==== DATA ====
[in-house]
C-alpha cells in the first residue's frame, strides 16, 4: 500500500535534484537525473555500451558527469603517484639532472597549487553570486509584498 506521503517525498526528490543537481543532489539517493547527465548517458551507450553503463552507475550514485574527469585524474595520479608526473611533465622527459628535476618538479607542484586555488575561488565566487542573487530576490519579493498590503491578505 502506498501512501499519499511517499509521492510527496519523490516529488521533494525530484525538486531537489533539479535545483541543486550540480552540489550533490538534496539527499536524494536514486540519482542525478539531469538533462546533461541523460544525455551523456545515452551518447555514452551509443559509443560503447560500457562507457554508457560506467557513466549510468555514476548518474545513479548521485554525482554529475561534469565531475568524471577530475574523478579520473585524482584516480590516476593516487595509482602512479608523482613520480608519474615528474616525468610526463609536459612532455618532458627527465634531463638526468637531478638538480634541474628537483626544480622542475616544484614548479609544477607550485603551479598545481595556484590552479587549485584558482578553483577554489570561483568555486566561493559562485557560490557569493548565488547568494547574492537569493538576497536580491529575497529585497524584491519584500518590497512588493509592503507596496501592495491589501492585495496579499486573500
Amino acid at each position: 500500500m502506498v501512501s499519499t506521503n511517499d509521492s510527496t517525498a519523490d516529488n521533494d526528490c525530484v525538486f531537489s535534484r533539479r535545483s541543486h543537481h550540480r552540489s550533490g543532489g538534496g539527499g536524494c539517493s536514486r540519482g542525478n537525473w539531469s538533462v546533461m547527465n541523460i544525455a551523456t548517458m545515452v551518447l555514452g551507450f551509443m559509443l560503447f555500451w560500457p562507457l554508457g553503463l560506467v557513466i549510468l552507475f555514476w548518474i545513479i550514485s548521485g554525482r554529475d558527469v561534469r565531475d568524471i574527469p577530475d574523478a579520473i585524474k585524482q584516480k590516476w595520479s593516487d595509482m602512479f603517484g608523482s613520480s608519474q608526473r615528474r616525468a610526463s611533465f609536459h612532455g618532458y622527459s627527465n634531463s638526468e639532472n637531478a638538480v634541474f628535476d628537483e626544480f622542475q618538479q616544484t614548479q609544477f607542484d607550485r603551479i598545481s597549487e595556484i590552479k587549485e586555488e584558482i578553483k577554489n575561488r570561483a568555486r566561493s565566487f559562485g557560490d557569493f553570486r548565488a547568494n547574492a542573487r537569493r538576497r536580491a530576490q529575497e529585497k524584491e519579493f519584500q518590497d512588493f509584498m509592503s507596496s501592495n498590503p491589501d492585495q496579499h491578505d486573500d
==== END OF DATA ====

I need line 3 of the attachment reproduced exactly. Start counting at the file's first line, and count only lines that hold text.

Amino acid at each position: 500500500m502506498v501512501s499519499t506521503n511517499d509521492s510527496t517525498a519523490d516529488n521533494d526528490c525530484v525538486f531537489s535534484r533539479r535545483s541543486h543537481h550540480r552540489s550533490g543532489g538534496g539527499g536524494c539517493s536514486r540519482g542525478n537525473w539531469s538533462v546533461m547527465n541523460i544525455a551523456t548517458m545515452v551518447l555514452g551507450f551509443m559509443l560503447f555500451w560500457p562507457l554508457g553503463l560506467v557513466i549510468l552507475f555514476w548518474i545513479i550514485s548521485g554525482r554529475d558527469v561534469r565531475d568524471i574527469p577530475d574523478a579520473i585524474k585524482q584516480k590516476w595520479s593516487d595509482m602512479f603517484g608523482s613520480s608519474q608526473r615528474r616525468a610526463s611533465f609536459h612532455g618532458y622527459s627527465n634531463s638526468e639532472n637531478a638538480v634541474f628535476d628537483e626544480f622542475q618538479q616544484t614548479q609544477f607542484d607550485r603551479i598545481s597549487e595556484i590552479k587549485e586555488e584558482i578553483k577554489n575561488r570561483a568555486r566561493s565566487f559562485g557560490d557569493f553570486r548565488a547568494n547574492a542573487r537569493r538576497r536580491a530576490q529575497e529585497k524584491e519579493f519584500q518590497d512588493f509584498m509592503s507596496s501592495n498590503p491589501d492585495q496579499h491578505d486573500d